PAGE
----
It has come to my attention that there will soon be a (and when there's one, there's often more) well-meaning exhibit at a Connecticut university where students will be showing creative works such as art and poetry that deal with sexual harassment and assault.
This is an opportunity for people to come together and share what they have gone through regarding all levels and types of sexual misconduct and what needs to change as a culture. This is great because people need to share in order for social-political movements to happen, to feel more connected, and to inspire others to become an ally and learn more about these issues.
However, there is a little hiccup I’d like to address. The students are being told their work cannot include any nudity or curse words. At first, reading these submission guidelines made me feel surprised, since college-aged people are adults. What would be the point in hiding words and body parts that they have seen many, many times? I realized this most likely has to do with the administration behind the scenes that is used to having these rules elsewhere on campus.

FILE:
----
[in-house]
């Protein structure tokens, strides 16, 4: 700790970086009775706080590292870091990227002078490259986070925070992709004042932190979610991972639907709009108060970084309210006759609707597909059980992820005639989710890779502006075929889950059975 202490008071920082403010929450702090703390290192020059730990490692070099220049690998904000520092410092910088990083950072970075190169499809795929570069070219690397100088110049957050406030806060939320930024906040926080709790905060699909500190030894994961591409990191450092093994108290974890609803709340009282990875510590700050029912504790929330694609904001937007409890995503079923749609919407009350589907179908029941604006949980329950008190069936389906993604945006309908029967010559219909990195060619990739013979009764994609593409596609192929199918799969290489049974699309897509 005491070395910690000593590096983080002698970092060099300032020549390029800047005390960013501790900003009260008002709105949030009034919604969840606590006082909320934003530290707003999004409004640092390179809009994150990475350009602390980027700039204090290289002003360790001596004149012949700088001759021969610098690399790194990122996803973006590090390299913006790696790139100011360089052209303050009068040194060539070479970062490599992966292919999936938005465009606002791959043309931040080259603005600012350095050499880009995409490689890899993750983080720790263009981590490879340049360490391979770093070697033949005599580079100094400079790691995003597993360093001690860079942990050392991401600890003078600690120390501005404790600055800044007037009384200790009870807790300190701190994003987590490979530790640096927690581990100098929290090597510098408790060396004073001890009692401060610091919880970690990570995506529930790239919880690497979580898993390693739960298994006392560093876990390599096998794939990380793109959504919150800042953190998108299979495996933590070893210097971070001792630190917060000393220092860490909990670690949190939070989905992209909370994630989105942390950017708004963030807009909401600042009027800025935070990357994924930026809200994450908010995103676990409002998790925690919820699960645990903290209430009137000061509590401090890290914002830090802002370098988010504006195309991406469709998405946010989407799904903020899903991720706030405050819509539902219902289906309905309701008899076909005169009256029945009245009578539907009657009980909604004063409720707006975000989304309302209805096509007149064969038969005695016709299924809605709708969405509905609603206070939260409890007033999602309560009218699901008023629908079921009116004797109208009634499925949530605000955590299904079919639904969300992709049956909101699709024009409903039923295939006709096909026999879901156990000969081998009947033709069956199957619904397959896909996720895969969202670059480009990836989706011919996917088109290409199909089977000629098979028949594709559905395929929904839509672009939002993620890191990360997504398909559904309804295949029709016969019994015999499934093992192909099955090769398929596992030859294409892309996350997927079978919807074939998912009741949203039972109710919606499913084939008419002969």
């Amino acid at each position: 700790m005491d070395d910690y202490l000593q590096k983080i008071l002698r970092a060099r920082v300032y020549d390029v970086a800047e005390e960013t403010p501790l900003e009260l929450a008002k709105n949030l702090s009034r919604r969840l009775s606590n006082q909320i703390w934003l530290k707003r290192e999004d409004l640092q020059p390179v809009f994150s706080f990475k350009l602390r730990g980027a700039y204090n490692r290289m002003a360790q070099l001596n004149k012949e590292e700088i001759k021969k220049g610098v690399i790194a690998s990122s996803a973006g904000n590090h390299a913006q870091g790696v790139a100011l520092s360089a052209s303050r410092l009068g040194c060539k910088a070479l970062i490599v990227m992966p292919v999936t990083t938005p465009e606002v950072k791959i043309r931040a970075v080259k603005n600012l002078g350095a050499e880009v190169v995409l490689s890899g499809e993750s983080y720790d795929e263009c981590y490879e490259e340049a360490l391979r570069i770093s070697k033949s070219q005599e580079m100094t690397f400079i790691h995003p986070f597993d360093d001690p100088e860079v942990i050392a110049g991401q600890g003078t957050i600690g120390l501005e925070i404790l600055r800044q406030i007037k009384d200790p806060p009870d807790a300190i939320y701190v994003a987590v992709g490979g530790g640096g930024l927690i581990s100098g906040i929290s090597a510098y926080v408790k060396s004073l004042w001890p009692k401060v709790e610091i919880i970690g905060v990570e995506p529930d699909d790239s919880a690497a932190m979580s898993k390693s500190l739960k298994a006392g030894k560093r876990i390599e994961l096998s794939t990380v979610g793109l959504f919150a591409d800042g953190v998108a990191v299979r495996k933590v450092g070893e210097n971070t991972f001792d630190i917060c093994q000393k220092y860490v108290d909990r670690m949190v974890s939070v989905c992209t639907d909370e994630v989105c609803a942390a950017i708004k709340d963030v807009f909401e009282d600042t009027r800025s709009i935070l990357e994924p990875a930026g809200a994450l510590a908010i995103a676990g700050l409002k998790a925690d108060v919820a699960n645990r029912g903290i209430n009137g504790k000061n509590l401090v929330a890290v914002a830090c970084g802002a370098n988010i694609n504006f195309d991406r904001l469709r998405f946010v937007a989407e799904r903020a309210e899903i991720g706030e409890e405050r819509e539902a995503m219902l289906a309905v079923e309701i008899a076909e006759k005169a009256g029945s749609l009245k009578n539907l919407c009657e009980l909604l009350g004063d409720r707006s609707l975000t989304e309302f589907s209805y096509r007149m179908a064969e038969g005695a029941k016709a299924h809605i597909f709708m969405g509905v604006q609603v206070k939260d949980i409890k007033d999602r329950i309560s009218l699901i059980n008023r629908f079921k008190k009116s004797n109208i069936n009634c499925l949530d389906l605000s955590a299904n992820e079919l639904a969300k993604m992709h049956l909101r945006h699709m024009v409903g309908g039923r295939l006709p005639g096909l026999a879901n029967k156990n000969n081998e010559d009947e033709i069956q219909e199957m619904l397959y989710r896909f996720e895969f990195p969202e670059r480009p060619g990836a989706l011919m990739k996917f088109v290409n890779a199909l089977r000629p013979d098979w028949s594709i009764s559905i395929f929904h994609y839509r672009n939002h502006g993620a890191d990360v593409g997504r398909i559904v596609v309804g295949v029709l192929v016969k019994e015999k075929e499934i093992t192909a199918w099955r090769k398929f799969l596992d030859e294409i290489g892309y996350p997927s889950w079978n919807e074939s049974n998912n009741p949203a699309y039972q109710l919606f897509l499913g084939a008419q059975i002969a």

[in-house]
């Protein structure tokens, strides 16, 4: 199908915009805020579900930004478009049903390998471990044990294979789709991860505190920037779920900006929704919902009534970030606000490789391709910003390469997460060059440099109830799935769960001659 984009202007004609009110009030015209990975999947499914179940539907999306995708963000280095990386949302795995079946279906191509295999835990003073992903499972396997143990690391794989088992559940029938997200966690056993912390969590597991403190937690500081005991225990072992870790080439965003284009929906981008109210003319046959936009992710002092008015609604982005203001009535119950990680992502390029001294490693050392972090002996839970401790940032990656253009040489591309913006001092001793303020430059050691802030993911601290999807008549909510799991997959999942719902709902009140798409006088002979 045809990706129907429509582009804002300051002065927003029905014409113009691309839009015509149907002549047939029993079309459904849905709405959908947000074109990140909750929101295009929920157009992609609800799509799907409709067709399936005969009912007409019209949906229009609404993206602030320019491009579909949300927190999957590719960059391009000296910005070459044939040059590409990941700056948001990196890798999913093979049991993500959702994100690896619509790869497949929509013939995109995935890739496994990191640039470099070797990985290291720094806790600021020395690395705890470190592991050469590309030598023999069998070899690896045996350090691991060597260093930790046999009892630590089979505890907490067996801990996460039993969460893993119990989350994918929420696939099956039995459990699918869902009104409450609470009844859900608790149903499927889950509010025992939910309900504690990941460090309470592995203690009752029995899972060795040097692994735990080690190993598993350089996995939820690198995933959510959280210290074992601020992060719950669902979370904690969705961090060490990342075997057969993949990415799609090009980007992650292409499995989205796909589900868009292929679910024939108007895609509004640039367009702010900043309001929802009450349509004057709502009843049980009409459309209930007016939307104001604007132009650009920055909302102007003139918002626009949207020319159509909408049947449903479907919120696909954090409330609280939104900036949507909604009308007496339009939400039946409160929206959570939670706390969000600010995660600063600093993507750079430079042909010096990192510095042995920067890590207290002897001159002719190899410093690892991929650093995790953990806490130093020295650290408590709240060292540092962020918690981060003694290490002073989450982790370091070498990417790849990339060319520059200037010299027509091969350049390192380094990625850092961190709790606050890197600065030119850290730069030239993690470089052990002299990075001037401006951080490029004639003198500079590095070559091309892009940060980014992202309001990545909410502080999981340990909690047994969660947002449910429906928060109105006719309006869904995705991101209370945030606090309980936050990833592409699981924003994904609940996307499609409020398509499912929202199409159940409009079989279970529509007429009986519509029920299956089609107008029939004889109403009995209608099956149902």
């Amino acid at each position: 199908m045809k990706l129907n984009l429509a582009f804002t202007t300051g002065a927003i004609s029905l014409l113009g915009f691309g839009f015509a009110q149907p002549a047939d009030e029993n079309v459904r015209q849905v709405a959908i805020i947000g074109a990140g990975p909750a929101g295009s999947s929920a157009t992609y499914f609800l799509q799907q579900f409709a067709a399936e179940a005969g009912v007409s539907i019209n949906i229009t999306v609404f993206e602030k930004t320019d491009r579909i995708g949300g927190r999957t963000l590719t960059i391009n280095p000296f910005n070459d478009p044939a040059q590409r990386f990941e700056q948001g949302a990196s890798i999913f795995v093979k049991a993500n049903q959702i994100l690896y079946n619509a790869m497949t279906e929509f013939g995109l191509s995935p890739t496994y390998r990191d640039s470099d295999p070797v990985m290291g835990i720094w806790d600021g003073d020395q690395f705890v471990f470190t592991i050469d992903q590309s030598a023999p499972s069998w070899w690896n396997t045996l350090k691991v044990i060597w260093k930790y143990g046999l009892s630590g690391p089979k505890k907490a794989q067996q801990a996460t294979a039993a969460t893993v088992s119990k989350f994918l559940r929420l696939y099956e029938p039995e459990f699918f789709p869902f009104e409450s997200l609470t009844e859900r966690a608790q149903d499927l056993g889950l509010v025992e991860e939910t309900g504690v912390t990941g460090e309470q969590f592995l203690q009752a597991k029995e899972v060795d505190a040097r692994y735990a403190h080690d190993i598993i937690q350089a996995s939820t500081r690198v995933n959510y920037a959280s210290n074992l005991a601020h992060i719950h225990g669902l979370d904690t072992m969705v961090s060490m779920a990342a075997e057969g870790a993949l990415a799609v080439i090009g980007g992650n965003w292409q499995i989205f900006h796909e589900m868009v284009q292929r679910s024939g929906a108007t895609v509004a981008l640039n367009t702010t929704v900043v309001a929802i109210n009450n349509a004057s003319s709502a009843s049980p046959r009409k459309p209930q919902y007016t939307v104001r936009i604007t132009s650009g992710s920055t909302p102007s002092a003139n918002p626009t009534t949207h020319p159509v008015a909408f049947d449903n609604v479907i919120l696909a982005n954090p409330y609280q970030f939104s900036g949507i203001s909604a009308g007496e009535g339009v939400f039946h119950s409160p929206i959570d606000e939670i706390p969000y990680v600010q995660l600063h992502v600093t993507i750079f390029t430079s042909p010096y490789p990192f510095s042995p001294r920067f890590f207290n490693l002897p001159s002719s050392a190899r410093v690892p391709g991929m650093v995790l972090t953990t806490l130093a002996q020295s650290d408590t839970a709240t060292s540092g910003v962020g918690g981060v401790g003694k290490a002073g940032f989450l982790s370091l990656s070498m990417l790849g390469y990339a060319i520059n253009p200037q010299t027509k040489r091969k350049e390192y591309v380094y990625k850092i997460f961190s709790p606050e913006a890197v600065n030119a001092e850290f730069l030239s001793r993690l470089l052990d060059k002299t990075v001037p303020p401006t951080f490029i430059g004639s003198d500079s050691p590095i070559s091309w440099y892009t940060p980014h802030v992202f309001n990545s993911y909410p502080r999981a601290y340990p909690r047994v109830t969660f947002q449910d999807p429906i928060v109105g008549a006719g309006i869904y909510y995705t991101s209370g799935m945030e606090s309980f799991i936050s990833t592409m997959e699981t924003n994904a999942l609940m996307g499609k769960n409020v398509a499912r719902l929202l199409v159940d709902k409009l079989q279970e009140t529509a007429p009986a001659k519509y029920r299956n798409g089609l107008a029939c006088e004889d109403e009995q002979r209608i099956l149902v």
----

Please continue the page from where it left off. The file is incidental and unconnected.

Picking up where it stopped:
I don’t know if this article will reach anyone involved in events and exhibits like the one I described above, or if it will change anyone’s minds, but in case they didn’t consider another side to this rule: Even though there are good intentions, censorship can mess things up - both for the creator of the work and its audience - making it less impactful. Using swearing and/or nudity may actually play an important role in how people want to express themselves. Editing these horrible memories that survivors are often still struggling with is not helpful and can send a message that how they feel, view, and express their trauma is somewhat wrong.
Please, I know you are doing something good, but don't censor our pain and don't interrupt our voices and our healing process. It’s more complicated than you might know.